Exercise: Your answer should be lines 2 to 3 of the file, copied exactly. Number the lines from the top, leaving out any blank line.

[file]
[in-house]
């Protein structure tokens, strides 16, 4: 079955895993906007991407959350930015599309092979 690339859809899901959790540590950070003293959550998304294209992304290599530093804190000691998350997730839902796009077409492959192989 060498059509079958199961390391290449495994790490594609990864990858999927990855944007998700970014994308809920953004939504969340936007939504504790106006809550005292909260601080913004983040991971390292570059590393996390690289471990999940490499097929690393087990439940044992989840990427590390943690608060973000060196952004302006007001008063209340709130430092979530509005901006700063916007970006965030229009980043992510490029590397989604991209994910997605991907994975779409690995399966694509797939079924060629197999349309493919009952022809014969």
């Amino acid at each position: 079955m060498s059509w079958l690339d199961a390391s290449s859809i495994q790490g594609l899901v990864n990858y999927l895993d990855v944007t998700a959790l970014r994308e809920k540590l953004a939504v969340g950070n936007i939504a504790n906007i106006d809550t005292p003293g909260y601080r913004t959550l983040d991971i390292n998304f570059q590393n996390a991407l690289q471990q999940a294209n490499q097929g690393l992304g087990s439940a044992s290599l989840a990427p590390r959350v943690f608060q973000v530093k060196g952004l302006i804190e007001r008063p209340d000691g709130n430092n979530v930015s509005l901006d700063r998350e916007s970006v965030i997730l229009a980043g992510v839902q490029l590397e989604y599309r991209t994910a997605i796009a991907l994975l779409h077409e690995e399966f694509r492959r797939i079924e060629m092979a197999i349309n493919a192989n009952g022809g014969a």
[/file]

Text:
């Protein structure tokens, strides 16, 4: 079955895993906007991407959350930015599309092979 690339859809899901959790540590950070003293959550998304294209992304290599530093804190000691998350997730839902796009077409492959192989 060498059509079958199961390391290449495994790490594609990864990858999927990855944007998700970014994308809920953004939504969340936007939504504790106006809550005292909260601080913004983040991971390292570059590393996390690289471990999940490499097929690393087990439940044992989840990427590390943690608060973000060196952004302006007001008063209340709130430092979530509005901006700063916007970006965030229009980043992510490029590397989604991209994910997605991907994975779409690995399966694509797939079924060629197999349309493919009952022809014969």
């Amino acid at each position: 079955m060498s059509w079958l690339d199961a390391s290449s859809i495994q790490g594609l899901v990864n990858y999927l895993d990855v944007t998700a959790l970014r994308e809920k540590l953004a939504v969340g950070n936007i939504a504790n906007i106006d809550t005292p003293g909260y601080r913004t959550l983040d991971i390292n998304f570059q590393n996390a991407l690289q471990q999940a294209n490499q097929g690393l992304g087990s439940a044992s290599l989840a990427p590390r959350v943690f608060q973000v530093k060196g952004l302006i804190e007001r008063p209340d000691g709130n430092n979530v930015s509005l901006d700063r998350e916007s970006v965030i997730l229009a980043g992510v839902q490029l590397e989604y599309r991209t994910a997605i796009a991907l994975l779409h077409e690995e399966f694509r492959r797939i079924e060629m092979a197999i349309n493919a192989n009952g022809g014969a």